If you roasted a whole bird yesterday, I hope you saved the carcass. Along with a few quarts of water, that’s all you need to make savory, full-bodied stock. It’s great for postholiday turkey soup with barley; orzo, kale, and chickpeas; or rice, mushrooms, and swiss chard, or for stockpiling in your freezer to have at the ready.
Senior Editor Steve Dunn’s method couldn’t be simpler or more frugal. You don’t have to roast the bones further, simmer endlessly, or even add any aromatics to the pot. Here’s how he gets as much as possible out of the bones and bits of meat and skin and minimizes the effort. (After all, you already cooked for Thanksgiving, and that fatigue is surely setting in; time for a break!)
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How to Make the Best, Simplest Turkey Stock
- Pick Off Most—But Not All—of the Meat
The stock will have a fuller flavor if there is some meat and skin still attached.
- Break Up the Bones
Use a heavy knife or kitchen shears to cut the bones into 10 to 12 pieces. (If you have the bones from the drumsticks and thighs, add them to the pot too.) That way, they’ll pack more tightly into the pot and require less water to cover them. The upshot is more concentrated stock.
- Skip the Vegetables
Omitting mirepoix (carrot, celery, and onion) allows the essence of the poultry to shine and minimizes the prep work.
- Simmer Gently, Not Endlessly
Cooking the bones in water for 2 hours extracts enough gelatin to give the stock rich flavor and body.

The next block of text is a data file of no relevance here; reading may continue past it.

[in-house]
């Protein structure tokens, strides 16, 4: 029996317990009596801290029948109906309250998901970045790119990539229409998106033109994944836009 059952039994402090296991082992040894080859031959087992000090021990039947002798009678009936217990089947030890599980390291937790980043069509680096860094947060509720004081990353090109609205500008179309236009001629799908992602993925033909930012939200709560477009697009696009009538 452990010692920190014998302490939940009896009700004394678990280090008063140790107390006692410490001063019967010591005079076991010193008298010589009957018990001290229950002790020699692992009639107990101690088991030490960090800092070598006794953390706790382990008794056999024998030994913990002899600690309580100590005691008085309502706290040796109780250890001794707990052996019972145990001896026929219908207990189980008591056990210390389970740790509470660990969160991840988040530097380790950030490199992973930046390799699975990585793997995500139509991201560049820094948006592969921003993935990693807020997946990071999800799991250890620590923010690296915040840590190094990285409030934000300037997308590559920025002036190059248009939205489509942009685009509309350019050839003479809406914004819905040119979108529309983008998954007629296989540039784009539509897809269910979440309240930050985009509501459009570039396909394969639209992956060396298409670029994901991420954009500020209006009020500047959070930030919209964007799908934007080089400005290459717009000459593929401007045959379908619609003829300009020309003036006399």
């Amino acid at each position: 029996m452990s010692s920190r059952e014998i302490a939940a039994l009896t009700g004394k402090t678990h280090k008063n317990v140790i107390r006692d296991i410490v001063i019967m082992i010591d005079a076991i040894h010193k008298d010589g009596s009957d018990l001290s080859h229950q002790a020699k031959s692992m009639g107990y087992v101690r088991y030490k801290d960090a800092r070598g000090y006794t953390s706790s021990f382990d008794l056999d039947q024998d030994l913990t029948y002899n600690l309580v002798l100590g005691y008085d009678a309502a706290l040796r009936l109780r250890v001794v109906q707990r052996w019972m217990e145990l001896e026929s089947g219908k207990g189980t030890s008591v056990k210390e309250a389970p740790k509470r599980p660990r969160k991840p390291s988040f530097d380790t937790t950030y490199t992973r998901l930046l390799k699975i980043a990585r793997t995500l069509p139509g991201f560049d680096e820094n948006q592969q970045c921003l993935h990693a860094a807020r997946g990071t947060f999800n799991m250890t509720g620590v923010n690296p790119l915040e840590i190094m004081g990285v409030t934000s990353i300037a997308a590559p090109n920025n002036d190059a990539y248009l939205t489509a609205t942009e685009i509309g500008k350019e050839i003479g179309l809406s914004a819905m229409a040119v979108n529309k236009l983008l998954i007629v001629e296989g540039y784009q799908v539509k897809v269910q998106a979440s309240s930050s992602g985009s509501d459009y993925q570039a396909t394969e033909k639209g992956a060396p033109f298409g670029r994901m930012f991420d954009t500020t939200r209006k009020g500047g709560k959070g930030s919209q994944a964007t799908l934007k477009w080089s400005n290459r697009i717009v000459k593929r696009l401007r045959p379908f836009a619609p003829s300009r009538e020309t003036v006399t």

- Skim and Reserve Fat
Removing fat from the strained, cooled stock clarifies it, and it can be used for making turkey soup.
Simple Turkey Stock
Freeze for Later
Freezing stock in portions of different sizes (ice cube tray, muffin tin, zipper-lock bag) makes it easy to defrost it for different applications. Stock can be frozen for up to four months.
Makes 8 cups
1 carcass from 12- to 14-pound roasted turkey
10 cups water
1. Using chef’s knife, remove wings from carcass and separate each wing at joints into 3 pieces. Cut through ribs to separate breastbone from backbone, then cut backbone into 3 to 4 pieces. Using kitchen shears or heavy knife, remove ribs from both sides of breastbone. (You should have roughly 4 pounds of bones broken into 10 to 12 pieces.)
2. Arrange bones in stockpot or large Dutch oven in compact layer. Add water and bring to boil over medium-high heat. Reduce heat to low, cover, and cook for 2 hours, using shallow spoon to skim foam and impurities from surface as needed.
3. Strain stock through fine-mesh strainer into large container; discard solids. Let stock cool slightly, about 20 minutes. Skim any fat from surface (reserve fat for making soup). Let stock cool for 1½ hours before refrigerating. (Stock can be refrigerated for up to 2 days or frozen for up to 4 months.)